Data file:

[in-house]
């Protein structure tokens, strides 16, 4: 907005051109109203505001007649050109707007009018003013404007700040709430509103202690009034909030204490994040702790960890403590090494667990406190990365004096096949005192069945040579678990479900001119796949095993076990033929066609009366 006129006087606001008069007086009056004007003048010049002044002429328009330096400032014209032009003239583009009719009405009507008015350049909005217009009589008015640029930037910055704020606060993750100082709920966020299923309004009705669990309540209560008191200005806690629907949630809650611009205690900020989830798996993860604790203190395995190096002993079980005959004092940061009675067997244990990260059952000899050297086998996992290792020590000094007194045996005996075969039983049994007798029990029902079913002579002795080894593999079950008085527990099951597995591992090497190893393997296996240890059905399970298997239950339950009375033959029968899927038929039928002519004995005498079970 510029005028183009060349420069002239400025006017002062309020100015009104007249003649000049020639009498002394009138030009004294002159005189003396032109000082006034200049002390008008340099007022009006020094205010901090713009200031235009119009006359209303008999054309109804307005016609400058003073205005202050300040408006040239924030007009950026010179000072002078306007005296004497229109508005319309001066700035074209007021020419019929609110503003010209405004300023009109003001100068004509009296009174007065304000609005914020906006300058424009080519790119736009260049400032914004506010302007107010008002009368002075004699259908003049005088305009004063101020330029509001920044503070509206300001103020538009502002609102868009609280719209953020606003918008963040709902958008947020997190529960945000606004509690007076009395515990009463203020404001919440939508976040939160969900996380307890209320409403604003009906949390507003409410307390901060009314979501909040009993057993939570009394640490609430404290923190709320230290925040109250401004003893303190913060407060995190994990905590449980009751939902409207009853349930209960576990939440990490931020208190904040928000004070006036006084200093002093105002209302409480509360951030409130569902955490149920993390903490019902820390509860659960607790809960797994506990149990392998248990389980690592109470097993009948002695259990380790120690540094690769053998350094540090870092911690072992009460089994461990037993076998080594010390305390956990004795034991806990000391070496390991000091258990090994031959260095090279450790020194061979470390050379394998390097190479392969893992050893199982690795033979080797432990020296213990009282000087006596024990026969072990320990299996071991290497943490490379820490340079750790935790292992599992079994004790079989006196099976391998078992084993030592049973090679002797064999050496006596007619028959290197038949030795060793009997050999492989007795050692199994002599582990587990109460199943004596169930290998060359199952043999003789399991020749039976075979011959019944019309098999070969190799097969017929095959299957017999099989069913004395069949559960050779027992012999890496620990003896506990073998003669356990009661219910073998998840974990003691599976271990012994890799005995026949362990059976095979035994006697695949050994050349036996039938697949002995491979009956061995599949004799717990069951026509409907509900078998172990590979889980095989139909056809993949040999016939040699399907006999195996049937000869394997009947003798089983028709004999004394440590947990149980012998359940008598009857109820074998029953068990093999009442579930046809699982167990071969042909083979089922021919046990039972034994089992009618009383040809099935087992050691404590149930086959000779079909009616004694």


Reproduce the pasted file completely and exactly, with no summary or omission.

[in-house]
């Protein structure tokens, strides 16, 4: 907005051109109203505001007649050109707007009018003013404007700040709430509103202690009034909030204490994040702790960890403590090494667990406190990365004096096949005192069945040579678990479900001119796949095993076990033929066609009366 006129006087606001008069007086009056004007003048010049002044002429328009330096400032014209032009003239583009009719009405009507008015350049909005217009009589008015640029930037910055704020606060993750100082709920966020299923309004009705669990309540209560008191200005806690629907949630809650611009205690900020989830798996993860604790203190395995190096002993079980005959004092940061009675067997244990990260059952000899050297086998996992290792020590000094007194045996005996075969039983049994007798029990029902079913002579002795080894593999079950008085527990099951597995591992090497190893393997296996240890059905399970298997239950339950009375033959029968899927038929039928002519004995005498079970 510029005028183009060349420069002239400025006017002062309020100015009104007249003649000049020639009498002394009138030009004294002159005189003396032109000082006034200049002390008008340099007022009006020094205010901090713009200031235009119009006359209303008999054309109804307005016609400058003073205005202050300040408006040239924030007009950026010179000072002078306007005296004497229109508005319309001066700035074209007021020419019929609110503003010209405004300023009109003001100068004509009296009174007065304000609005914020906006300058424009080519790119736009260049400032914004506010302007107010008002009368002075004699259908003049005088305009004063101020330029509001920044503070509206300001103020538009502002609102868009609280719209953020606003918008963040709902958008947020997190529960945000606004509690007076009395515990009463203020404001919440939508976040939160969900996380307890209320409403604003009906949390507003409410307390901060009314979501909040009993057993939570009394640490609430404290923190709320230290925040109250401004003893303190913060407060995190994990905590449980009751939902409207009853349930209960576990939440990490931020208190904040928000004070006036006084200093002093105002209302409480509360951030409130569902955490149920993390903490019902820390509860659960607790809960797994506990149990392998248990389980690592109470097993009948002695259990380790120690540094690769053998350094540090870092911690072992009460089994461990037993076998080594010390305390956990004795034991806990000391070496390991000091258990090994031959260095090279450790020194061979470390050379394998390097190479392969893992050893199982690795033979080797432990020296213990009282000087006596024990026969072990320990299996071991290497943490490379820490340079750790935790292992599992079994004790079989006196099976391998078992084993030592049973090679002797064999050496006596007619028959290197038949030795060793009997050999492989007795050692199994002599582990587990109460199943004596169930290998060359199952043999003789399991020749039976075979011959019944019309098999070969190799097969017929095959299957017999099989069913004395069949559960050779027992012999890496620990003896506990073998003669356990009661219910073998998840974990003691599976271990012994890799005995026949362990059976095979035994006697695949050994050349036996039938697949002995491979009956061995599949004799717990069951026509409907509900078998172990590979889980095989139909056809993949040999016939040699399907006999195996049937000869394997009947003798089983028709004999004394440590947990149980012998359940008598009857109820074998029953068990093999009442579930046809699982167990071969042909083979089922021919046990039972034994089992009618009383040809099935087992050691404590149930086959000779079909009616004694």